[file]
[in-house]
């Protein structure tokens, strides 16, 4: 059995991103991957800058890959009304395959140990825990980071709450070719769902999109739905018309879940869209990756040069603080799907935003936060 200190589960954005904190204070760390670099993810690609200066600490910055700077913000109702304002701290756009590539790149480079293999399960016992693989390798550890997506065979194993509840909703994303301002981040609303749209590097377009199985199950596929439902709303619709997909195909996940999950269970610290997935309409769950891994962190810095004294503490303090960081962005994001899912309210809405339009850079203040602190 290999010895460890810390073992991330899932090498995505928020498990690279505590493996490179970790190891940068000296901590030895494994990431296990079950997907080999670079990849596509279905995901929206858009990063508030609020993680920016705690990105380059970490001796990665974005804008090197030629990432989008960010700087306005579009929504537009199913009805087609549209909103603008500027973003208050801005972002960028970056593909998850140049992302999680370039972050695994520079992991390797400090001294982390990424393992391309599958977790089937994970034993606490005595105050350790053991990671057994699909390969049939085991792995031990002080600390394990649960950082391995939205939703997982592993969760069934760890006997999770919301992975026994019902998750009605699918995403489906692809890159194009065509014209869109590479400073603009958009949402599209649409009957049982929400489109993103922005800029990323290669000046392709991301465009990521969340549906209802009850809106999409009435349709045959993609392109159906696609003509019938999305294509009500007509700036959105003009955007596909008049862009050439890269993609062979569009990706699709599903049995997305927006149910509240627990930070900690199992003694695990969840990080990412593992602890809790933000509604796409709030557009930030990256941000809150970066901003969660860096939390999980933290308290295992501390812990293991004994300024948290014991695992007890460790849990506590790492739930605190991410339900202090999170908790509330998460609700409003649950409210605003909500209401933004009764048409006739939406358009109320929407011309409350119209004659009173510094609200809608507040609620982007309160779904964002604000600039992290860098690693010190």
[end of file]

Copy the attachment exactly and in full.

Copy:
[in-house]
């Protein structure tokens, strides 16, 4: 059995991103991957800058890959009304395959140990825990980071709450070719769902999109739905018309879940869209990756040069603080799907935003936060 200190589960954005904190204070760390670099993810690609200066600490910055700077913000109702304002701290756009590539790149480079293999399960016992693989390798550890997506065979194993509840909703994303301002981040609303749209590097377009199985199950596929439902709303619709997909195909996940999950269970610290997935309409769950891994962190810095004294503490303090960081962005994001899912309210809405339009850079203040602190 290999010895460890810390073992991330899932090498995505928020498990690279505590493996490179970790190891940068000296901590030895494994990431296990079950997907080999670079990849596509279905995901929206858009990063508030609020993680920016705690990105380059970490001796990665974005804008090197030629990432989008960010700087306005579009929504537009199913009805087609549209909103603008500027973003208050801005972002960028970056593909998850140049992302999680370039972050695994520079992991390797400090001294982390990424393992391309599958977790089937994970034993606490005595105050350790053991990671057994699909390969049939085991792995031990002080600390394990649960950082391995939205939703997982592993969760069934760890006997999770919301992975026994019902998750009605699918995403489906692809890159194009065509014209869109590479400073603009958009949402599209649409009957049982929400489109993103922005800029990323290669000046392709991301465009990521969340549906209802009850809106999409009435349709045959993609392109159906696609003509019938999305294509009500007509700036959105003009955007596909008049862009050439890269993609062979569009990706699709599903049995997305927006149910509240627990930070900690199992003694695990969840990080990412593992602890809790933000509604796409709030557009930030990256941000809150970066901003969660860096939390999980933290308290295992501390812990293991004994300024948290014991695992007890460790849990506590790492739930605190991410339900202090999170908790509330998460609700409003649950409210605003909500209401933004009764048409006739939406358009109320929407011309409350119209004659009173510094609200809608507040609620982007309160779904964002604000600039992290860098690693010190």